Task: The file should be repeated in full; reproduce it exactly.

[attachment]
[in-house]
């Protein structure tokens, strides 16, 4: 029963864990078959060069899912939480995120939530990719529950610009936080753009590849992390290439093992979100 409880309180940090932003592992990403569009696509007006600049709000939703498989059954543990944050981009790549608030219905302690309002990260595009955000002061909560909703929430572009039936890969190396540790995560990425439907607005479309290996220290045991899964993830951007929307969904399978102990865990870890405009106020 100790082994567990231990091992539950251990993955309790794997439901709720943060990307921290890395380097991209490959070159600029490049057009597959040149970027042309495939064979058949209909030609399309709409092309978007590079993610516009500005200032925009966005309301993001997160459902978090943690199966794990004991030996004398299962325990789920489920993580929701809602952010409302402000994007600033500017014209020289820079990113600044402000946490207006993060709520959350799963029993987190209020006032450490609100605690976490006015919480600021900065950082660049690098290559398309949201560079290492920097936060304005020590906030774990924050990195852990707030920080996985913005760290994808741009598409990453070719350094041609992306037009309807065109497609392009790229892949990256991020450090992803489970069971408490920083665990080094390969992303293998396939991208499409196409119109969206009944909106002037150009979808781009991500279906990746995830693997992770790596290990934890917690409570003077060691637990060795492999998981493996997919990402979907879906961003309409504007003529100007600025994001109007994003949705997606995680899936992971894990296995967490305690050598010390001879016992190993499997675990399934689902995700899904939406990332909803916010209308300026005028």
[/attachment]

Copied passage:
[in-house]
């Protein structure tokens, strides 16, 4: 029963864990078959060069899912939480995120939530990719529950610009936080753009590849992390290439093992979100 409880309180940090932003592992990403569009696509007006600049709000939703498989059954543990944050981009790549608030219905302690309002990260595009955000002061909560909703929430572009039936890969190396540790995560990425439907607005479309290996220290045991899964993830951007929307969904399978102990865990870890405009106020 100790082994567990231990091992539950251990993955309790794997439901709720943060990307921290890395380097991209490959070159600029490049057009597959040149970027042309495939064979058949209909030609399309709409092309978007590079993610516009500005200032925009966005309301993001997160459902978090943690199966794990004991030996004398299962325990789920489920993580929701809602952010409302402000994007600033500017014209020289820079990113600044402000946490207006993060709520959350799963029993987190209020006032450490609100605690976490006015919480600021900065950082660049690098290559398309949201560079290492920097936060304005020590906030774990924050990195852990707030920080996985913005760290994808741009598409990453070719350094041609992306037009309807065109497609392009790229892949990256991020450090992803489970069971408490920083665990080094390969992303293998396939991208499409196409119109969206009944909106002037150009979808781009991500279906990746995830693997992770790596290990934890917690409570003077060691637990060795492999998981493996997919990402979907879906961003309409504007003529100007600025994001109007994003949705997606995680899936992971894990296995967490305690050598010390001879016992190993499997675990399934689902995700899904939406990332909803916010209308300026005028």